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How do you think collards will do....

Candy Dec 31, 2006 06:12 PM

How do you think collards will do in a microwave? See my post on Cookware, I managed to shatter my cooktop a few minutes ago and I'm not sure about using it.

  1. c
    colleen5991 Jan 3, 2007 01:28 AM

    Candy: 30 minutes in the pressure cooker. Cut off the stems prior to cooking. You will have to add a bit of bacon or ham, and you will have the most wonderful, tender, delicious collards ever. No need to microwave. Colleen

    1 Reply
    1. re: colleen5991
      Candy Jan 3, 2007 02:06 AM

      Don't' have a pressure cooker. Stove top is totally busted anyway. I ended up doing them in a LC French oven in my oven with a smoked hock.

    2. k
      kayandallie Jan 2, 2007 09:23 AM

      I just might try the biscuit recipe if I can figure out how to buy lard. Thanks!
      What a strange collard green potato chip thing! Does it work with frozen collard greens (I froze a huge black trashbag's worth of them and need to eat them).

      1 Reply
      1. re: kayandallie
        Candy Jan 3, 2007 12:38 AM

        Collards are always better after being nipped with frost. I threw my bundle in the freezer and then just broke them into the pot. I ended up braising them in the oven since they need longer cooking that somethig like spinach to make them tender and palatable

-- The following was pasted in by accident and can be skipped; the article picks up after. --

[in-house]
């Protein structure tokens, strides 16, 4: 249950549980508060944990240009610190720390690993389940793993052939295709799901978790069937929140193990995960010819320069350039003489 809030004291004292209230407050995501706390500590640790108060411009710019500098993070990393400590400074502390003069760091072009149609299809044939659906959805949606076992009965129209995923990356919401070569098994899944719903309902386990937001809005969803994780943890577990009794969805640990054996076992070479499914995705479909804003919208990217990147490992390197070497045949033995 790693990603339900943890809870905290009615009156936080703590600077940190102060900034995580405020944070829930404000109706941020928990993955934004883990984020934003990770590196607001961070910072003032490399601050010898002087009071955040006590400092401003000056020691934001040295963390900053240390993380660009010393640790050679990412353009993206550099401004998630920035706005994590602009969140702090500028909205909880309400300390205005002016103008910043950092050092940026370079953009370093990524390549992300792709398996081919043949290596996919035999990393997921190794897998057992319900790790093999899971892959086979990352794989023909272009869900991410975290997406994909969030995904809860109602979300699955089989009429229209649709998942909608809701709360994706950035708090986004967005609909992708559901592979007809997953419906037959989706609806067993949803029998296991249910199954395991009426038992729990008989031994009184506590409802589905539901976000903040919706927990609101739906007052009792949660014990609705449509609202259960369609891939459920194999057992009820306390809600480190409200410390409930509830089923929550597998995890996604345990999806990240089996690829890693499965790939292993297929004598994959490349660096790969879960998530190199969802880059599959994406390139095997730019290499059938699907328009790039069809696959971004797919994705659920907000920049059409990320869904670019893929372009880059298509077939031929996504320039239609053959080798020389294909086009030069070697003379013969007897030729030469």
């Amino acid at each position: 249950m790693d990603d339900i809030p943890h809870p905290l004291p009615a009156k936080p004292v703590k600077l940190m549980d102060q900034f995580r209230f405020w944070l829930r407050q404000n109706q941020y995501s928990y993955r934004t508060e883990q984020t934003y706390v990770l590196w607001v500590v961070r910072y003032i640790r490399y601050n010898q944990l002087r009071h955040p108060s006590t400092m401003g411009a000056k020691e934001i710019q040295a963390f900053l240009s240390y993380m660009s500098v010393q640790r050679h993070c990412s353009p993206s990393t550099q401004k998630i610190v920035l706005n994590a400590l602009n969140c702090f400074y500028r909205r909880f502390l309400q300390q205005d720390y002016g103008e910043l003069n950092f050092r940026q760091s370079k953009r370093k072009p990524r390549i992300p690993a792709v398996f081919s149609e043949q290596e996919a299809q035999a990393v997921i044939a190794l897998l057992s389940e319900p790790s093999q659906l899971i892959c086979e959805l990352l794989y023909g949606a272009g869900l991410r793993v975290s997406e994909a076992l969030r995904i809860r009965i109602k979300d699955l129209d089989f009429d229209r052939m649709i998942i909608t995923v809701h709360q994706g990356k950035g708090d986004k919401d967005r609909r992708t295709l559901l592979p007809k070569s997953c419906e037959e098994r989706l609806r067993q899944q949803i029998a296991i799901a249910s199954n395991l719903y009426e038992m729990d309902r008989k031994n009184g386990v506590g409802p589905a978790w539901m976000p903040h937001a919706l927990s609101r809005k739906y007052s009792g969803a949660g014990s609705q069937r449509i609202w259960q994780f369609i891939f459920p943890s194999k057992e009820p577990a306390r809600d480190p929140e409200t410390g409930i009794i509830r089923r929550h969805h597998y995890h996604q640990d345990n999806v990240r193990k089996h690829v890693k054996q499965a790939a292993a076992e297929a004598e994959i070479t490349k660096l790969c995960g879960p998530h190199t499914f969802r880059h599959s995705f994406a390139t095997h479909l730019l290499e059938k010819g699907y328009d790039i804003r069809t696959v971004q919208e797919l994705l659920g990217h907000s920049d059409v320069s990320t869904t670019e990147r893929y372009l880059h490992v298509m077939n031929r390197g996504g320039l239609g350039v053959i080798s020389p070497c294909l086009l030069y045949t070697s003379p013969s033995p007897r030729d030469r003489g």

2. j
        Jacey Jan 1, 2007 04:06 PM

        Here is an interesting way to cook collard greens. I found this on a website once and was hooked ever since.

        Lay out leaves and sprinkle with lots of sea salt. Cook in the oven at 400 degrees for 7 minutes until the sides are crisp. I swear, these will taste like potato chips...crazy and hard to believe but true!

        1. k
          kayandallie Jan 1, 2007 11:08 AM

          When I was a kid ( a long time ago), both my grandmother and her cook made the best biscuits! They were not the light and fluffy things you get now adays but rather had substance, which was greatly enhanced by butter and King's syrup. My grandmother died when I was in college but later I trudged down the lane to ask Annie for the recipe. It was "a little of this, some of that, etc, and lard." The lard was the killer for me as I'd never (and still have never) bought any or cooked with any.